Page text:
Canadian-American composer Karim Al-Zand’s compositions are wide-ranging in influence and inspiration, encompassing solo, chamber, vocal and orchestral works. The Boston Globe has described his music as “strong and startlingly lovely.” From scores for dance, to compositions for young people, to multi-disciplinary and collaborative works, Al-Zand’s music is diverse in both its subject matter and its audience. It explores connections between music and other arts, and draws inspiration from varied sources such as graphic art, myths and fables, folk music of the world, film, spoken word, jazz, and his own Middle Eastern heritage. His music has enjoyed success in the United States, Canada and abroad and he is the recipient of several national awards, including the Sackler Composition Prize, the ArtSong Prize, the Louisville Orchestra Competition Prize and the “Arts and Letters Award in Music” from the American Academy of Arts and Letters.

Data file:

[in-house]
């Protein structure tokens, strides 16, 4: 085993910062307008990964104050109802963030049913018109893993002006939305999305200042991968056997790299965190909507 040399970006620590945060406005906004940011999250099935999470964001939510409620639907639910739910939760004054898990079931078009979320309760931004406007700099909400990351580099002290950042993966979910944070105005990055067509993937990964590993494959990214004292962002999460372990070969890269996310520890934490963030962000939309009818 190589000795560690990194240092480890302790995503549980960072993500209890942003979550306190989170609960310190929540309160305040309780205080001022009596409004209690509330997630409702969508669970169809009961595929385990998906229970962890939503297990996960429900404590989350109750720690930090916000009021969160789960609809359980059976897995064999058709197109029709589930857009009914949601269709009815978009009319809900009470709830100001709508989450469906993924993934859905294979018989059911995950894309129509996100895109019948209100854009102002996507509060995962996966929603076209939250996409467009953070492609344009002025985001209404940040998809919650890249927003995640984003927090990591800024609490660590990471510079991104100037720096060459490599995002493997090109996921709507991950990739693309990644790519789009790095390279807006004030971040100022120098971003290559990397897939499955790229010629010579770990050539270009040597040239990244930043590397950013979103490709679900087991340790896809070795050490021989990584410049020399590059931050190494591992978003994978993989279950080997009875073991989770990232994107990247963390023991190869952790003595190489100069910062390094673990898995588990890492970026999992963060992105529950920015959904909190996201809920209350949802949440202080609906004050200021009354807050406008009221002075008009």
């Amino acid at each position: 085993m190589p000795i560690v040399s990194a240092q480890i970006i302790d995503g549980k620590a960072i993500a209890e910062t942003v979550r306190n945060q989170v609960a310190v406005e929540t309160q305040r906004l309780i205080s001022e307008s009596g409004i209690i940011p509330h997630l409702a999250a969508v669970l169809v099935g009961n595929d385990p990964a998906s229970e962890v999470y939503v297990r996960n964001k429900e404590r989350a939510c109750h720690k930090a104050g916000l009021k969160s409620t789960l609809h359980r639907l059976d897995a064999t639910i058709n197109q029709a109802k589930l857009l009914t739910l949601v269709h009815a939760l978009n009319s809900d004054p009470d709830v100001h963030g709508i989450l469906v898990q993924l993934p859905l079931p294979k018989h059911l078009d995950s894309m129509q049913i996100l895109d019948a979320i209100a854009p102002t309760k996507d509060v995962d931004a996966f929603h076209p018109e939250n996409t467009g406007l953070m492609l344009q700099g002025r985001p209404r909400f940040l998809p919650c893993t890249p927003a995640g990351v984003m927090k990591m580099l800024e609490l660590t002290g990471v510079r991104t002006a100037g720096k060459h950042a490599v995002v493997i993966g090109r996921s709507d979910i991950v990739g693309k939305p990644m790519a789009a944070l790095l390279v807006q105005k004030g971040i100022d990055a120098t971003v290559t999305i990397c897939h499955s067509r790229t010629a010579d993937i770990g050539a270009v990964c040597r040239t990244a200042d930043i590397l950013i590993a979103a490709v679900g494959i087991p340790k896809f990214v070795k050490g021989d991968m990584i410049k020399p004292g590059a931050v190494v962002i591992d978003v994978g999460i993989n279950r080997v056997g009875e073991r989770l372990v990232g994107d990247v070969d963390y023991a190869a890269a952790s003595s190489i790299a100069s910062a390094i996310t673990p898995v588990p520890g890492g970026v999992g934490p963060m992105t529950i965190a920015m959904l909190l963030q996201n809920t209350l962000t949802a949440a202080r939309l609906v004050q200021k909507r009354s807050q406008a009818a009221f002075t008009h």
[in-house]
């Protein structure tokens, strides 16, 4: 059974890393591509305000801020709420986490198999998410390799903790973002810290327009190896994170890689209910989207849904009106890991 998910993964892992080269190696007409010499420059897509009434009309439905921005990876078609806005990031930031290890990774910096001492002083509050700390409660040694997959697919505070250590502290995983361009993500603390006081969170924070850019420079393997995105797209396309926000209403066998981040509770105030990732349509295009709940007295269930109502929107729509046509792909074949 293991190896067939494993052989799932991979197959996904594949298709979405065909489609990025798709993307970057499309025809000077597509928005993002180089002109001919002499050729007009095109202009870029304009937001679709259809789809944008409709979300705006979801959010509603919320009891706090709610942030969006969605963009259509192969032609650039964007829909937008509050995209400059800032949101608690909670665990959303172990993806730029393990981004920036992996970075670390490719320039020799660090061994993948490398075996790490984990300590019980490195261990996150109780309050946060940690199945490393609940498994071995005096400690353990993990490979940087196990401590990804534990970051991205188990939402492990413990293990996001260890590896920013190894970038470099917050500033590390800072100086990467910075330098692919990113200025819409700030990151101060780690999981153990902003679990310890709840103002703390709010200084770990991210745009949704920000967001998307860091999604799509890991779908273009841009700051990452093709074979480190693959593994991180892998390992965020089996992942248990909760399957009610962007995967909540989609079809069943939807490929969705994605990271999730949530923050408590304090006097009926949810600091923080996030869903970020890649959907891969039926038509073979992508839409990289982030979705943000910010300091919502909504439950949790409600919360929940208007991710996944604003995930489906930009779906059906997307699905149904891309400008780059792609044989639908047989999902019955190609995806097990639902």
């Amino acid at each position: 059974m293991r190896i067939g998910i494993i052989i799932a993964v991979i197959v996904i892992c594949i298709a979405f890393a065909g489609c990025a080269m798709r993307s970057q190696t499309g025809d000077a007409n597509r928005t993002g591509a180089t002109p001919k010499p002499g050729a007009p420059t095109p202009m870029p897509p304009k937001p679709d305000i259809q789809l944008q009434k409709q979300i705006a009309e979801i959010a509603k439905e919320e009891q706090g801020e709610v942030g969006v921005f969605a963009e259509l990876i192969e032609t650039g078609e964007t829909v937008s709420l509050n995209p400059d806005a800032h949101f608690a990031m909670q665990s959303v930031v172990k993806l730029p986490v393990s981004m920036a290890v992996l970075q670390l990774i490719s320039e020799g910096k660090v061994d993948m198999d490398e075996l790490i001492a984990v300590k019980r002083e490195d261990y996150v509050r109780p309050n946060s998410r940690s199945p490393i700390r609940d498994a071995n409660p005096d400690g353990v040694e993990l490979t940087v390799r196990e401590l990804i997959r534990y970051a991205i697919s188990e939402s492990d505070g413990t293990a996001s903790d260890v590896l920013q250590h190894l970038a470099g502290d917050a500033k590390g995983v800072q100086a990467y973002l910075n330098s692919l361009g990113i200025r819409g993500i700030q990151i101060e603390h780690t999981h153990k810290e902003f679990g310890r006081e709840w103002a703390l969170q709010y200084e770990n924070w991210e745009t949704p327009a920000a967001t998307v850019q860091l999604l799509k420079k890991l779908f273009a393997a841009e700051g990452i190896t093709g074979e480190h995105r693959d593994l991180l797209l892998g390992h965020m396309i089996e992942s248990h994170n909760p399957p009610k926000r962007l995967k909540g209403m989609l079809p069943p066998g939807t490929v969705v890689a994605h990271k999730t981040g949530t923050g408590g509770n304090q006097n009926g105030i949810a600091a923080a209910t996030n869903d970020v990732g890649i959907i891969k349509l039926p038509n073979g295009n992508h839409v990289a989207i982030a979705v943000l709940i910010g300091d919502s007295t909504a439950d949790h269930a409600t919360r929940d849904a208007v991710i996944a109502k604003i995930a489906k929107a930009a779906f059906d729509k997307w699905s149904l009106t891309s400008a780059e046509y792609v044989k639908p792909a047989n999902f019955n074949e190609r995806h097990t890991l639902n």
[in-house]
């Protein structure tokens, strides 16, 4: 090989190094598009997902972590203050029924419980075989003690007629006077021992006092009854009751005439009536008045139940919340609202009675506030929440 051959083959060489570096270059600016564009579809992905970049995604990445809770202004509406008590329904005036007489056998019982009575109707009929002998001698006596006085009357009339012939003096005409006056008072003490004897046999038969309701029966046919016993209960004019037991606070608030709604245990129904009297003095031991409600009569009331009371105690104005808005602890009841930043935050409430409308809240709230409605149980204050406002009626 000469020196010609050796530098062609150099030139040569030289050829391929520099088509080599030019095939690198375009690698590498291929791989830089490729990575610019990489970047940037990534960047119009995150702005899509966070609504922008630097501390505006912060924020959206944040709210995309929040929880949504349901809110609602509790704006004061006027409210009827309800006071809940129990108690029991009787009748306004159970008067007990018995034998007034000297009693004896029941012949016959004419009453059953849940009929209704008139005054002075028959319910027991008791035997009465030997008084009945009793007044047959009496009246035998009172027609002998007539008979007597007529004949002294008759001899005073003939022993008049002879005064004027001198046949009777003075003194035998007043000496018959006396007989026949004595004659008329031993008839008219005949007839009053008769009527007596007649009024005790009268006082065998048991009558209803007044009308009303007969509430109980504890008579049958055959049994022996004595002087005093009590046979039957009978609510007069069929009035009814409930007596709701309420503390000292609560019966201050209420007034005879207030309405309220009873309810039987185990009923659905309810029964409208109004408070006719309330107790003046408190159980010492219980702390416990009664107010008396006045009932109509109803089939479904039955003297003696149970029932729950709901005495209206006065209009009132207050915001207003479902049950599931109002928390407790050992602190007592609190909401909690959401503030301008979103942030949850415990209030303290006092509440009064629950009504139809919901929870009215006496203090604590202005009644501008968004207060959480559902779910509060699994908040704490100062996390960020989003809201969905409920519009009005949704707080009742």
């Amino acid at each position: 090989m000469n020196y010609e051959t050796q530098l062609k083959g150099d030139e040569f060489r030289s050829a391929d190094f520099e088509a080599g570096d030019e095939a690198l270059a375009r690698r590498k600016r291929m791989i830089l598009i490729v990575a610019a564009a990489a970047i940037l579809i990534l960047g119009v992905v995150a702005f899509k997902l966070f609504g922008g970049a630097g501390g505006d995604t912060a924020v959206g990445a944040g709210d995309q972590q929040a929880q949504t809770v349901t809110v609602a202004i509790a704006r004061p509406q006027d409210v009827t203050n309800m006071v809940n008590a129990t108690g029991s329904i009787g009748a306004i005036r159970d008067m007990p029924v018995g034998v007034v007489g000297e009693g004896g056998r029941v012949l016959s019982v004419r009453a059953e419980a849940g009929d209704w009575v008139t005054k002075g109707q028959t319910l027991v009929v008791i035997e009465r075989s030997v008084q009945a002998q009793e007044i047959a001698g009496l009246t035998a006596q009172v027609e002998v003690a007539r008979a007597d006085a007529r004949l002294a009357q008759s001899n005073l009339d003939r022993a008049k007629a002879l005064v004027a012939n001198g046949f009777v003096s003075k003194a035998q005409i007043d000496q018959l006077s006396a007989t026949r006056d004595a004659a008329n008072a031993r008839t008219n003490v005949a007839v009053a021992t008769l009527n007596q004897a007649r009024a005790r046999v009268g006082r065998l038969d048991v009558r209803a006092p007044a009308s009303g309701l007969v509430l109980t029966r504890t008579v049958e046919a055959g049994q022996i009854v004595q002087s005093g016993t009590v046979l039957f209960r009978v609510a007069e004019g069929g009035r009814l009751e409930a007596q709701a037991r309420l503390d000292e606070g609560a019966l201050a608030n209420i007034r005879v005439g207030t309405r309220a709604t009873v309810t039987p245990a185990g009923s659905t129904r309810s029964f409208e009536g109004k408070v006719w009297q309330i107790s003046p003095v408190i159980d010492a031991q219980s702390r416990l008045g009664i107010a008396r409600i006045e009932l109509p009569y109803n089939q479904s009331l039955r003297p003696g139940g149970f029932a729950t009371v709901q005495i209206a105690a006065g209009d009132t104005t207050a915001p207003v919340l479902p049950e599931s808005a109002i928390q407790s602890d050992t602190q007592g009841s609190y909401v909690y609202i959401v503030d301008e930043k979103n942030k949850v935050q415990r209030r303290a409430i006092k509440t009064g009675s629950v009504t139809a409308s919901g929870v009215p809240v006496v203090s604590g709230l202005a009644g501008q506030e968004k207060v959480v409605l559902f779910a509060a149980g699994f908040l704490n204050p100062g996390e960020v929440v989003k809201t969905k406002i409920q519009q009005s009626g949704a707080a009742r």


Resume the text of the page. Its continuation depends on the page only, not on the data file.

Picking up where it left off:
Al-Zand is a founding and artistic board member of Musiqa, Houston’s premier contemporary music group, which presents concerts featuring new and classic repertoire of the twentieth and twenty-first centuries. In his scholarly work, he has pursued several diverse areas of music theory, including topics in jazz, counterpoint, and improvisation (both jazz and 18th century extemporization). Al-Zand was born in Tunis, Tunisia, raised in Ottawa, Canada, and educated in Montreal at McGill University (Bachelor’s in Music 1993) and in Cambridge at Harvard University (PhD 2000). Since 2000 he has taught in Houston at the Shepherd School of Music, Rice University.
Al-Zand was commissioned by the Cabrillo Festival of Contemporary Music to write a new orchestral composition for Maestro Macelaru’s inaugural season, and joins us as composer-in-residence for the first time. The Prisoner feartures bass-baritone Jonathan Lemalu and will receive its world premiere performance during Tributes: Part 2, Saturday, August 12, 2017.